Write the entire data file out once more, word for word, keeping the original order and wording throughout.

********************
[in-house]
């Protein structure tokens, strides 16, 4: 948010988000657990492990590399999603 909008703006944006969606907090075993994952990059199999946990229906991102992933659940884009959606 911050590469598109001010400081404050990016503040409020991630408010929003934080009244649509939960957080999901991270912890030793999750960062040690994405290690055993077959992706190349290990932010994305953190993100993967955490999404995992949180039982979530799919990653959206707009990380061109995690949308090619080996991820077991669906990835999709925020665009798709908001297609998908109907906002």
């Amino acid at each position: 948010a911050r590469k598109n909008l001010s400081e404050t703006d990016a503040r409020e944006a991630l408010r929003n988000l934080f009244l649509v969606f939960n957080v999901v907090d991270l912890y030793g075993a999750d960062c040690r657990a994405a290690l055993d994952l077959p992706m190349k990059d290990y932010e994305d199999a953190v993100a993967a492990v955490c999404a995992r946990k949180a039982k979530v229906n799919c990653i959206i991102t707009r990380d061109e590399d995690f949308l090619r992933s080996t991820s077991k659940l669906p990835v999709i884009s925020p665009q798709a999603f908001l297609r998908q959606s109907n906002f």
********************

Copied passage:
[in-house]
């Protein structure tokens, strides 16, 4: 948010988000657990492990590399999603 909008703006944006969606907090075993994952990059199999946990229906991102992933659940884009959606 911050590469598109001010400081404050990016503040409020991630408010929003934080009244649509939960957080999901991270912890030793999750960062040690994405290690055993077959992706190349290990932010994305953190993100993967955490999404995992949180039982979530799919990653959206707009990380061109995690949308090619080996991820077991669906990835999709925020665009798709908001297609998908109907906002």
């Amino acid at each position: 948010a911050r590469k598109n909008l001010s400081e404050t703006d990016a503040r409020e944006a991630l408010r929003n988000l934080f009244l649509v969606f939960n957080v999901v907090d991270l912890y030793g075993a999750d960062c040690r657990a994405a290690l055993d994952l077959p992706m190349k990059d290990y932010e994305d199999a953190v993100a993967a492990v955490c999404a995992r946990k949180a039982k979530v229906n799919c990653i959206i991102t707009r990380d061109e590399d995690f949308l090619r992933s080996t991820s077991k659940l669906p990835v999709i884009s925020p665009q798709a999603f908001l297609r998908q959606s109907n906002f």